In operation, a high-speed digital signal 16 is input to an inverse multiplexer microprocessor 24, which is responsible for setting up analog channels 28, 29 as required, providing end-to-end ordering, delay compensation, and synchronization with the remote end (not shown). This functionality is provided by software executing standardized communications protocols on the inverse multiplexer microprocessor 24. The inverse multiplexer microprocessor 24 splits the high-speed digital signal 16 into two low-speed digital signals 25 that are input to two analog modems 26. The analog modems 26 modulate the low-speed digital signals into two low-speed analog signals for transmission over the analog channels 28, 29 to POTS line cards 30 which are part of the PSTN 60. The operation of the present invention is not dependent on the manner in which the analog signals are transmitted across the PSTN 60 to the remote end. Data carried by channels 28, 29 are transmitted across the PSTN 60 in accordance with whatever transmission and switching means is employed by the PSTN 60, either digital, analog, or some combination thereof. At the remote end, the data carried by channels 28, 29 is reverse inverse multiplexed by an inverse multiplexer identical to inverse multiplexer 22 but operating in a reverse inverse multiplexing mode.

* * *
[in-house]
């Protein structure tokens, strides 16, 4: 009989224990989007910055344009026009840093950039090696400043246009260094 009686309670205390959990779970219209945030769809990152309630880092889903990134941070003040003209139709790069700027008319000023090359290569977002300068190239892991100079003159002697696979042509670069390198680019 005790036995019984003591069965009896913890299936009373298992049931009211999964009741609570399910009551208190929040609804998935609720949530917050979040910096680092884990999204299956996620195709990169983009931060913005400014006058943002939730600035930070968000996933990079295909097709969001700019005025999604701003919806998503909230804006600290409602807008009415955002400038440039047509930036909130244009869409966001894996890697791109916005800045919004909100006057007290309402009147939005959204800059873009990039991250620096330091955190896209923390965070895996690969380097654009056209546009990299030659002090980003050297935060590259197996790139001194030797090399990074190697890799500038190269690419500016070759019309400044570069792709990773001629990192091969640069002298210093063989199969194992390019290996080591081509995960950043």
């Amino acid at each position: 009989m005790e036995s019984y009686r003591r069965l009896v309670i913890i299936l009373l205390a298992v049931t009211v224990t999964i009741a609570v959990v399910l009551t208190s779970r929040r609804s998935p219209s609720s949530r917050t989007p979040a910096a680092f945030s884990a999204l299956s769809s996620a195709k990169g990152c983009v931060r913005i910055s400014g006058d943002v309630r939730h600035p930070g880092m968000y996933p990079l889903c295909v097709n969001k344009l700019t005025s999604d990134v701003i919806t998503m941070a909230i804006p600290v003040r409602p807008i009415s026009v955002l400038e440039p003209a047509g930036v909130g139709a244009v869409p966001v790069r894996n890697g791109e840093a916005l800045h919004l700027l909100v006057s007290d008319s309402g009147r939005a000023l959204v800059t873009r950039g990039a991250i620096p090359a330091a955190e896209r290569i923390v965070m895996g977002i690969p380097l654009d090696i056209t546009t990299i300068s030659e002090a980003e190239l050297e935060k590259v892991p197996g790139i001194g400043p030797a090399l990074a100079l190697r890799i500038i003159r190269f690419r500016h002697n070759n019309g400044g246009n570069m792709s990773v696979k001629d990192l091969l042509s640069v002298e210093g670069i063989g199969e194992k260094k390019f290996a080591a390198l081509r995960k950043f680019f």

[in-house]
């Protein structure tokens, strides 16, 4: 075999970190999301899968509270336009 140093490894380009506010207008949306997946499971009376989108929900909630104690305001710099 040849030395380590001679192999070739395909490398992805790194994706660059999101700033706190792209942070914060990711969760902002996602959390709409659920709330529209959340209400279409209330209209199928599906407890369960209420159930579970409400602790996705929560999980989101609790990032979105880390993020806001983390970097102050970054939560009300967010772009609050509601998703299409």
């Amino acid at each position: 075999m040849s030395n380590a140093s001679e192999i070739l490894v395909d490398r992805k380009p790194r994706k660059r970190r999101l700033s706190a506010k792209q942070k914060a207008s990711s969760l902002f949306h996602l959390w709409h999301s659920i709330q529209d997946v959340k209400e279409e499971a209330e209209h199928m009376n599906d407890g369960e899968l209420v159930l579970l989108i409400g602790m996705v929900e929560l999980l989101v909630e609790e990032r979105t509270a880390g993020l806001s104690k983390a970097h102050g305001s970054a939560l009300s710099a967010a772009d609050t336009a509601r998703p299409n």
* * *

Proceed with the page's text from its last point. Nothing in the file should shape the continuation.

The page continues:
The present invention is bi-directional, in that it is also utilized to receive data from the remote end on a plurality of low-speed analog channels 28, 29 to be reverse inverse multiplexed into one high-speed digital signal 16. Although only two analog channels 28, 29 are shown in FIG. 2, the present invention can be used to inverse multiplex a high-speed digital signal into any number of analog signals carried by analog channels 28, 29. The number of analog channels 28, 29 required is dependent on the data rate of the high-speed digital signal 16 to be inverse multiplexed, and the speed of the analog modems 26. For each additional analog channel to be accommodated, there would be required one additional analog modem 26.

There is no upper or lower limit on the speed of the analog modems used in accordance with the present invention. In the preferred embodiment, a plurality of 56 kbit/s analog modems 26 are connected to the inverse multiprocessor 24. This permits the rate of the high-speed digital signal 16 to operate at a speed of up to n×56 kbit/s, where n is the number of 56 kbit/s analog modems used. Persons skilled in the art will appreciate that present day 56 kbit/s analog modems 26 are asymmetric, which means that where the remote end has a direct digital connection to the PSTN 60, 56 kbit/s analog modems can receive data at a rate of up to 56 kbit/s, though can only transmit data at a rate of up to 33.6 kbit/s, and vice versa. The 56 kbit/s analog modems that operate in accordance with the present invention are compatible with both the K56Plus™ standard developed by Rockwell International™, and the X2™ standard developed by U.S. Robotics™.